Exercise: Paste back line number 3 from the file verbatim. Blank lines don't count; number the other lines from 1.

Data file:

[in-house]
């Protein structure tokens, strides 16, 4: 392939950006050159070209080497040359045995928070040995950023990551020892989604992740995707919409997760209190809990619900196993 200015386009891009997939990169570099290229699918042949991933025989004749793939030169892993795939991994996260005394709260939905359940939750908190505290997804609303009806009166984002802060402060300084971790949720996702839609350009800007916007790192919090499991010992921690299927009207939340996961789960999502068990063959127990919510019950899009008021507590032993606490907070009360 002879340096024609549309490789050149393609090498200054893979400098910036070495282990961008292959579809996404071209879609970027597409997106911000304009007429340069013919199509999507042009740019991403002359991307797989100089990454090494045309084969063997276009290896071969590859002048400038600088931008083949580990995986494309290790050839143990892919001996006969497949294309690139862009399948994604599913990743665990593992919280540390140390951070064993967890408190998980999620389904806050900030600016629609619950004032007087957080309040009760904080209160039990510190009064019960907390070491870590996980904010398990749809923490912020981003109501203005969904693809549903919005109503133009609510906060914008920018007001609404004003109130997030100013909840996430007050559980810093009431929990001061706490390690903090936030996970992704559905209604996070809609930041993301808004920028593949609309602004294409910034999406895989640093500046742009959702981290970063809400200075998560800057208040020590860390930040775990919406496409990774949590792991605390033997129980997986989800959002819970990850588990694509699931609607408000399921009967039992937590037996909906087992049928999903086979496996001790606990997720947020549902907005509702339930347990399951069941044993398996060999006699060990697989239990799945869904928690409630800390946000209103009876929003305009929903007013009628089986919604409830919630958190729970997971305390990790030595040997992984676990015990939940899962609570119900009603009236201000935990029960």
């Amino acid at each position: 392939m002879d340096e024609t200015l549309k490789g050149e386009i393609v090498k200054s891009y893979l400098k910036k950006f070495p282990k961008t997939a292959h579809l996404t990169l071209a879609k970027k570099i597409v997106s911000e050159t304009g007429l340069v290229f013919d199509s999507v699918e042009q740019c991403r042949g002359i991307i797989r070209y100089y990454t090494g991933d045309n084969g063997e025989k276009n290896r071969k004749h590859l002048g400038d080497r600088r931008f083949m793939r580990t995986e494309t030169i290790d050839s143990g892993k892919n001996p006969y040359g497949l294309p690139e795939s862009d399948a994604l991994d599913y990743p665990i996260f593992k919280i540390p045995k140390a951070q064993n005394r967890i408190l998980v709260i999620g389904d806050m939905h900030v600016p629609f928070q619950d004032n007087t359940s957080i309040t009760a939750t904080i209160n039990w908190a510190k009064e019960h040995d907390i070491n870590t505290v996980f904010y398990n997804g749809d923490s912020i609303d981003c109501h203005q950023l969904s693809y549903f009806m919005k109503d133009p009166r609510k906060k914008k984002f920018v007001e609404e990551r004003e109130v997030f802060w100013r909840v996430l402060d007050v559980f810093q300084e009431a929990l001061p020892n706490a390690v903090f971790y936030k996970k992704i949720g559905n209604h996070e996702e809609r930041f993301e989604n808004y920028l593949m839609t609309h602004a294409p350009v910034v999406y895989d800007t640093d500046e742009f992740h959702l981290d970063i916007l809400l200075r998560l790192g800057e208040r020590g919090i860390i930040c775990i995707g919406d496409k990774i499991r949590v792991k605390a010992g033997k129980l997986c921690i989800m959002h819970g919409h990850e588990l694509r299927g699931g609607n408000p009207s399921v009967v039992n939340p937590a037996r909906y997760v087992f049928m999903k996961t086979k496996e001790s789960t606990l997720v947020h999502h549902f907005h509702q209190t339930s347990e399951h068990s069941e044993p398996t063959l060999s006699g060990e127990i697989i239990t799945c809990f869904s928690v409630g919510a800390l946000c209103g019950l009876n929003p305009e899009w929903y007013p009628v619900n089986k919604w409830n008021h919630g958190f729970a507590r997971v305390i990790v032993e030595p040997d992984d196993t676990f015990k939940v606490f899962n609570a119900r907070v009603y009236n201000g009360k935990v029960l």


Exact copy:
């Amino acid at each position: 392939m002879d340096e024609t200015l549309k490789g050149e386009i393609v090498k200054s891009y893979l400098k910036k950006f070495p282990k961008t997939a292959h579809l996404t990169l071209a879609k970027k570099i597409v997106s911000e050159t304009g007429l340069v290229f013919d199509s999507v699918e042009q740019c991403r042949g002359i991307i797989r070209y100089y990454t090494g991933d045309n084969g063997e025989k276009n290896r071969k004749h590859l002048g400038d080497r600088r931008f083949m793939r580990t995986e494309t030169i290790d050839s143990g892993k892919n001996p006969y040359g497949l294309p690139e795939s862009d399948a994604l991994d599913y990743p665990i996260f593992k919280i540390p045995k140390a951070q064993n005394r967890i408190l998980v709260i999620g389904d806050m939905h900030v600016p629609f928070q619950d004032n007087t359940s957080i309040t009760a939750t904080i209160n039990w908190a510190k009064e019960h040995d907390i070491n870590t505290v996980f904010y398990n997804g749809d923490s912020i609303d981003c109501h203005q950023l969904s693809y549903f009806m919005k109503d133009p009166r609510k906060k914008k984002f920018v007001e609404e990551r004003e109130v997030f802060w100013r909840v996430l402060d007050v559980f810093q300084e009431a929990l001061p020892n706490a390690v903090f971790y936030k996970k992704i949720g559905n209604h996070e996702e809609r930041f993301e989604n808004y920028l593949m839609t609309h602004a294409p350009v910034v999406y895989d800007t640093d500046e742009f992740h959702l981290d970063i916007l809400l200075r998560l790192g800057e208040r020590g919090i860390i930040c775990i995707g919406d496409k990774i499991r949590v792991k605390a010992g033997k129980l997986c921690i989800m959002h819970g919409h990850e588990l694509r299927g699931g609607n408000p009207s399921v009967v039992n939340p937590a037996r909906y997760v087992f049928m999903k996961t086979k496996e001790s789960t606990l997720v947020h999502h549902f907005h509702q209190t339930s347990e399951h068990s069941e044993p398996t063959l060999s006699g060990e127990i697989i239990t799945c809990f869904s928690v409630g919510a800390l946000c209103g019950l009876n929003p305009e899009w929903y007013p009628v619900n089986k919604w409830n008021h919630g958190f729970a507590r997971v305390i990790v032993e030595p040997d992984d196993t676990f015990k939940v606490f899962n609570a119900r907070v009603y009236n201000g009360k935990v029960l």